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You Paid For It: Madison County struggling to get out of COVID red zone

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You Paid For It: Madison County struggling to get out of COVID red zone

EDWARDSVILLE, Ill. – Madison County, Illinois is struggling to get out of the COVID Red Zone that it’s been stuck in for weeks.

At present, there are 225 COVID cases per 100,000 people. In June, there were just four cases per 100,000 people. Health officials are aiming for a return to that mark. They say the Delta variant is to blame for the explosion of cases.

Amy Yeager, a spokeswoman for the Madison County Health Department, says the Delta variant swept across Missouri and into the St. Louis metropolitan area, of which Madison County belongs.

Governments lifting various restrictions also helped the spread, she said.

While the number is still way too high, they’re seeing some hopeful signs. They say the cases per 100,000 has come down.

They’ve had a surprisingly low number of cases in school districts. They believe Governor J.B. Pritzker’s mask mandate has been helpful in that regard. Madison County Health Officials continue to emphasize that people should heed the precautions suggested by the CDC.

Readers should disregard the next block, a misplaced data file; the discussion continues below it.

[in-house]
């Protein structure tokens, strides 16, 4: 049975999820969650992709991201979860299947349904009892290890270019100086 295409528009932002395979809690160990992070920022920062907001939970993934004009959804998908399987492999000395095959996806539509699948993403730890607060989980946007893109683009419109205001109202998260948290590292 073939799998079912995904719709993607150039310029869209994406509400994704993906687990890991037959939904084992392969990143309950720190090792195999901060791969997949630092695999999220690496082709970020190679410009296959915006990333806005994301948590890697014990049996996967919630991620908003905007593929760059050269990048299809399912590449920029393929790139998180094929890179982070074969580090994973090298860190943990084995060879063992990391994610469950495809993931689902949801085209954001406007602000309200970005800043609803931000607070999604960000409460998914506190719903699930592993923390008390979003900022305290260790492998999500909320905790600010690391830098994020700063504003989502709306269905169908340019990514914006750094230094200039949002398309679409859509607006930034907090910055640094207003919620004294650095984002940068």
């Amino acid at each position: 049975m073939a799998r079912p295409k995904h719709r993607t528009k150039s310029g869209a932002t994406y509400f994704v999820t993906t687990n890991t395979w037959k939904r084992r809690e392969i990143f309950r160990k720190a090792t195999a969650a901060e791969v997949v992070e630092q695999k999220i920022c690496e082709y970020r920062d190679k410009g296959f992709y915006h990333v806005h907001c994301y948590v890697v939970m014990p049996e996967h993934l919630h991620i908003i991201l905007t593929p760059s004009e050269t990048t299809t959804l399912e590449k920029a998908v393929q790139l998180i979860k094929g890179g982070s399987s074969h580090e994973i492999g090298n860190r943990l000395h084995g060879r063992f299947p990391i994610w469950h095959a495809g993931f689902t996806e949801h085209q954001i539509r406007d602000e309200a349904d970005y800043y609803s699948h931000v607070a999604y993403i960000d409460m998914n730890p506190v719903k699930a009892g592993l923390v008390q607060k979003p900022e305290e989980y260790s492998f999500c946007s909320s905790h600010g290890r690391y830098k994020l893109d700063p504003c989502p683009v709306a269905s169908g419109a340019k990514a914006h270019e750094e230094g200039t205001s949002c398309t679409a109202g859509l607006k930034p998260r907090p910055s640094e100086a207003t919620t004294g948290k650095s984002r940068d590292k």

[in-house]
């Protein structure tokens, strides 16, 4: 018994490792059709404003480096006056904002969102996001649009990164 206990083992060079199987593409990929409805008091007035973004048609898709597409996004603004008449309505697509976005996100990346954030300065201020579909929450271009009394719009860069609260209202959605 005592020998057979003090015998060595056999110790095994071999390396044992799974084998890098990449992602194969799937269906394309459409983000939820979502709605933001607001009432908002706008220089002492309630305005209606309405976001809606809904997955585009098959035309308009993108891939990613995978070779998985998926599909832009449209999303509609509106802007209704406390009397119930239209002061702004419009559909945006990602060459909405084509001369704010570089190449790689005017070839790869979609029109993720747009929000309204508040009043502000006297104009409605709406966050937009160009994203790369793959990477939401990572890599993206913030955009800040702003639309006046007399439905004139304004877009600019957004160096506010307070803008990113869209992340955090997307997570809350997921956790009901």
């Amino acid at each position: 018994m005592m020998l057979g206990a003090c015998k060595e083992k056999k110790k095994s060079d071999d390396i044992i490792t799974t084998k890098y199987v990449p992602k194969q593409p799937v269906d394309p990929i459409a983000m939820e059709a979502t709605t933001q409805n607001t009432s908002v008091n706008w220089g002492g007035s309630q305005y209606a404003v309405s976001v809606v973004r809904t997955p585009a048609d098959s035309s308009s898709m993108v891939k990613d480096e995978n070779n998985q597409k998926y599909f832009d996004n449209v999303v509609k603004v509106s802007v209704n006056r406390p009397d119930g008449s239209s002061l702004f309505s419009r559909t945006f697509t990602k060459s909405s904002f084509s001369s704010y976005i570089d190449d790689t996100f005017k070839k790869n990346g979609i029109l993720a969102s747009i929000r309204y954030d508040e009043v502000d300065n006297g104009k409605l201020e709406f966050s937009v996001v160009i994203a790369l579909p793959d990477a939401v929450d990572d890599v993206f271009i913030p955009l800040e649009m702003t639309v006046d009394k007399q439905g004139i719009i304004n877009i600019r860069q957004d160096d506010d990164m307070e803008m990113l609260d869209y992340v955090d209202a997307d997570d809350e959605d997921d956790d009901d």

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The 10 best jazz albums of 2021

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The 10 best jazz albums of 2021

December means “best of” list time. And here’s the list I think about putting together all year long.

My criteria are pretty simple: What albums, out of the hundreds that come my way every 12 months, am I liable to put on again and again? What surprises me every time I hit play? What invention and beauty sets one piano trio date, say, apart from the others?

It’s been a remarkable year for new music, and emerging old music was well represented in 2021, too. Here’s my top ten, followed by some terrific excavations. I hope you’ll dig in.

James Brandon Lewis Red Lily Quintet — “Jesup Wagon” (Tao Forms)